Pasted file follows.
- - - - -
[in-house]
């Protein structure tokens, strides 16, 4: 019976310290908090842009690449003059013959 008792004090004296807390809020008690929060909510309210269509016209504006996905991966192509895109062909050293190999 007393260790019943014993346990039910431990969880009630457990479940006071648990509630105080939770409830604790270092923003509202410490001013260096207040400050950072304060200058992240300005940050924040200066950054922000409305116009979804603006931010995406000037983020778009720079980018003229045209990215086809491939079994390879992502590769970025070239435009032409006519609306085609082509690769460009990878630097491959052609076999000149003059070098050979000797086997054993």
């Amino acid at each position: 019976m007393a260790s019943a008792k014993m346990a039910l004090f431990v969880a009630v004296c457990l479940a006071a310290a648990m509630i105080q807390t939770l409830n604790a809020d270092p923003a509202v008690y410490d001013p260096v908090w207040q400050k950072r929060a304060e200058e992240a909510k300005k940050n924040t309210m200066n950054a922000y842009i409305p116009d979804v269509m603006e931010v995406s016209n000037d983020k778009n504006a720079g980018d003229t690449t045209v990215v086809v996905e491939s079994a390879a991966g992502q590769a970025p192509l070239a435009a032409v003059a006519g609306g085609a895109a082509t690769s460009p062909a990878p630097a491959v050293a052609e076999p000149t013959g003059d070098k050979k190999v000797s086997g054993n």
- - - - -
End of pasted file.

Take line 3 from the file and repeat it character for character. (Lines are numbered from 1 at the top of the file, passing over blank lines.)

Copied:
């Amino acid at each position: 019976m007393a260790s019943a008792k014993m346990a039910l004090f431990v969880a009630v004296c457990l479940a006071a310290a648990m509630i105080q807390t939770l409830n604790a809020d270092p923003a509202v008690y410490d001013p260096v908090w207040q400050k950072r929060a304060e200058e992240a909510k300005k940050n924040t309210m200066n950054a922000y842009i409305p116009d979804v269509m603006e931010v995406s016209n000037d983020k778009n504006a720079g980018d003229t690449t045209v990215v086809v996905e491939s079994a390879a991966g992502q590769a970025p192509l070239a435009a032409v003059a006519g609306g085609a895109a082509t690769s460009p062909a990878p630097a491959v050293a052609e076999p000149t013959g003059d070098k050979k190999v000797s086997g054993n």